I have recently completed a reading of The Revelation and have begun a new series which will look at the Psalms, or at least the first book of them, that is Psalms 1-41. I am even less of an expert in Hebrew than I am in Greek, but I will study the Hebrew and usually give the reader my own translation of the Psalm for the day. The Psalms collected in the Hebrew bible were written over a period of perhaps 800 years, and are difficult to date. Probably none of them were written by King David and their true authors are unknown. They were used in the worship of the second temple in Jerusalem and have been used in most traditions of Christian worship, including that of the Church of Scotland, in which they were versified into such international favourites as “The Lord’s my shepherd” and “All people that on earth do dwell”. They are poetic songs and should be appreciated as such. They are also not free of prejudice, (they hardly mention women) and inappropriate emotions (they ask God to smash the faces of enemies). In other words, they speak my sinful language.
NORTH KOREA CELEBRATES ITS RULING CANNIBAL
To the chief musician. A psalm of David
The fool has said in his heart, “There is no God.”
They are rotten
they have done shameful things
None of them does any good.
The Lord looked down from heaven
On the human race
To see if any of them
had gained understanding
And turned towards God.
But they have all turned away
They are all alike putrid
None of them do any good
Have they no sense
Who gobble up my people like bread
And do not honour the Lord?
They will struck with terror
For God is with the honest people
And their children.
You despise the wisdom of the poor
Because they make
the Lord their refuge.
May Israel’s liberation
issue from God’s sanctuary
on Zion hill!
When the Lord brings his people home
Jacob will dance
And Israel will be glad.
(translated emmock 2015)
This is a famous psalm, because over the years it has been interpreted as a response to atheism, as if it was a rebuke to Richard Dawkins and the British Humanist Society. It certainly isn’t that. Theoretical atheism was not an option amongst the ancient people of Israel. No, the whole point is that the fool has denied God in his heart, that is, in the place of decision-making: he acts as if there were no God, or any rate, no God with a concern for justice.
I’ve mentioned in connection with Psalm 1 that when the bible makes a clear dichotomy between wise and foolish, good people and bad people I see the dividing line going through me rather than between me and others. The stark contrast helps me identify that aspects of my life that require change.
So here, I recognise the times I’ve denied God because I thought that her/ his judgement was irrelevant: it wouldn’t happen now and perhaps not ever; and in any case, I could always repent. These episodes of practical atheism, of what the psalms call folly, have been many over the years. I would like to say, mostly when I was a young man, but that would not be true..I still haven’t gained enough understanding.
That’s why the psalm is useful, reminding me that these denials of God lead to shameful words and actions, and render me incapable of any good; that they reveal my lack of self-understanding and my need of God. Above all they show my dangerous relationship with people I genuinely detest: those who devour the poor like bread.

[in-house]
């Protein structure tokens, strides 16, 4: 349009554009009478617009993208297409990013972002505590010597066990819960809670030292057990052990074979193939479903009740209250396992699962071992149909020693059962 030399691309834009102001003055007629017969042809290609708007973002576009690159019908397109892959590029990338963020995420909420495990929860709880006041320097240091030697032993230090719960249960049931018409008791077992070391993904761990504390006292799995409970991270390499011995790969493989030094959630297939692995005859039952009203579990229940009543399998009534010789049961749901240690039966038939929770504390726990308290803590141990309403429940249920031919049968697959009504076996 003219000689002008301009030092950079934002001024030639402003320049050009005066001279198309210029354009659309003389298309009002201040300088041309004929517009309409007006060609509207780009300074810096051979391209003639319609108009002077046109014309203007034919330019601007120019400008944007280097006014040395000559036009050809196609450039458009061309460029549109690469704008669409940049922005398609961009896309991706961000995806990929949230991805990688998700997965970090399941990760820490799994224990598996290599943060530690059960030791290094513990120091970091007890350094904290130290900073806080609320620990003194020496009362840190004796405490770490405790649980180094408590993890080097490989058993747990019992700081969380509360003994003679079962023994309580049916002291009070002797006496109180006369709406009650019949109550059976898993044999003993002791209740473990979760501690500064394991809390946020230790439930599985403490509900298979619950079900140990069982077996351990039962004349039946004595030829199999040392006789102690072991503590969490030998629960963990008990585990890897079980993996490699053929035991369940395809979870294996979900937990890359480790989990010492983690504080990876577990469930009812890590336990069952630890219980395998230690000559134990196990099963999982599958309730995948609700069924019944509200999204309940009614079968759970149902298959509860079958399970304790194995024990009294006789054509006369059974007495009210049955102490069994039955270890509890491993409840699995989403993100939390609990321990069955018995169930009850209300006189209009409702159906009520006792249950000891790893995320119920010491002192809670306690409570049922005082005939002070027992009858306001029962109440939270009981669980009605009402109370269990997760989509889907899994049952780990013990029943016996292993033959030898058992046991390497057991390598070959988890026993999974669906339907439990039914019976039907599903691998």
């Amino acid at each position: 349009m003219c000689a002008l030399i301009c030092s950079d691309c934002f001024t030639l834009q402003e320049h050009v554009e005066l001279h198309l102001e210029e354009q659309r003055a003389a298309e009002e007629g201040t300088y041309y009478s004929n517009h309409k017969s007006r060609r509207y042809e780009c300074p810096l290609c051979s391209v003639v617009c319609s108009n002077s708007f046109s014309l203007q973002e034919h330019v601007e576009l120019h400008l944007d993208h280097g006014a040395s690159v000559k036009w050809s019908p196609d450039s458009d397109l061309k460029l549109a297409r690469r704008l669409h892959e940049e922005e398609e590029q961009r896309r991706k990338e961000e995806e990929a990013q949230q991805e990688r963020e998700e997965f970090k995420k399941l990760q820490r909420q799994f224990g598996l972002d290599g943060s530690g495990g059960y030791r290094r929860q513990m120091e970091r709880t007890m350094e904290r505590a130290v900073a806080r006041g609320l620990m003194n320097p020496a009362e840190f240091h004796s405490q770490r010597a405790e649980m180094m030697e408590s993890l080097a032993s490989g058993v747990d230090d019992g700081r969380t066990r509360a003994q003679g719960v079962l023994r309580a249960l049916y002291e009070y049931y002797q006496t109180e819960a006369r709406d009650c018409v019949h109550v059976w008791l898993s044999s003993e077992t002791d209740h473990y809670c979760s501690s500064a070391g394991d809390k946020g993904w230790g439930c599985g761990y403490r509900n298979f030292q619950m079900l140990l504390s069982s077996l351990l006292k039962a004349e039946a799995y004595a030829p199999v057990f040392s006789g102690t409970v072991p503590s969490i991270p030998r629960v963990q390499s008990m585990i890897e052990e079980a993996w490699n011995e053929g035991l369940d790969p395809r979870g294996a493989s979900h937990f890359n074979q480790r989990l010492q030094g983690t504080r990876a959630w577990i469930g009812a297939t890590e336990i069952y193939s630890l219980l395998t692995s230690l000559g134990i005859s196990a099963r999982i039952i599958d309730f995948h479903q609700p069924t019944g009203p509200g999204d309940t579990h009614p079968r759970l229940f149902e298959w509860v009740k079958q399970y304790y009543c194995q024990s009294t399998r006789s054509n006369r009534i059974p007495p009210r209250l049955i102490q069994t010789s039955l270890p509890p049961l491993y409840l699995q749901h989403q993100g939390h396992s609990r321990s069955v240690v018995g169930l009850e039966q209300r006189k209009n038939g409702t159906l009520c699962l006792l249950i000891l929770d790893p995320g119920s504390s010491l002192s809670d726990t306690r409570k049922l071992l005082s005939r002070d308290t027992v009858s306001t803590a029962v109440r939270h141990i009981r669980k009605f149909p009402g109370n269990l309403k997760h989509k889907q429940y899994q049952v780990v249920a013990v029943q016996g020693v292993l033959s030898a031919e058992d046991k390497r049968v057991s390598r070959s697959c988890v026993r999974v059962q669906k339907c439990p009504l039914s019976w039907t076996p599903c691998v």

I want to protest that I am not guilty of this; that charitably and politically I am on the side of the poor and opposed to the rich. Maybe so, but when I lapse into selfish follies, careless arrogance, or casual cruelty, I place myself perilously near those who will be struck with terror when God reveals her/ his preference for honest people.
The psalm uses two kinds of language which are of special interest. The first is the language of decay/ putrefaction used to describe the nature of carelessly evil people. Not only are they not like the tree planted by the waterside (Psalm 1) they are rotting. If we do not put ourselves in the place of God’s nourishment as indicated by the commandments, we deprive ourselves and may become wholly corrupt.
The second is the language of “eating the people” meaning that evildoers consume the lives of others. The average pious 18th century Scotsman involved in the slave trade would have despised cannibals yet if you’d cut open the comfortable guts of his estate, the gnawed corpses of countless human beings would have tumbled out. Mark in his Gospel has a wonderful contrast between King Herod who consumes his people (almost literally in the case of John the Baptist’s head), and King Jesus who feeds 5000 of his people.
In societies where consumer capitalism is rampant, the crime of eating people like bread is committed not least by those who buy goods which are cheap for them, at the expense of those who labour for next to nothing in exploitative factories elsewhere. No wealthy person gets fat without eating people.
Jesus said that God is kind to the ungrateful and the wicked, whereas this and many other psalms say that God is on the side of decent people and opposed to evildoers. Who is right? My view is that God’s kindness to evildoers is expressed not only in his patience, his warnings, his provision of sunshine and rain, but also in his penetrating judgement on their evil and his rigorous punishment which is meant to cleanse them. Unlike Dante I think of all God’s punishments as purgatorial, as means of restoration, although I do not deny that there may be some who do not want restored. Part of God’s kindness to me will be to burn out whatever evil is left in me when he gets his hands on me. I hope I can welcome that outcome. When God brings his people home the victims of evil will dance, while some of the rest of us may have to dance on hot coals until we’re purified.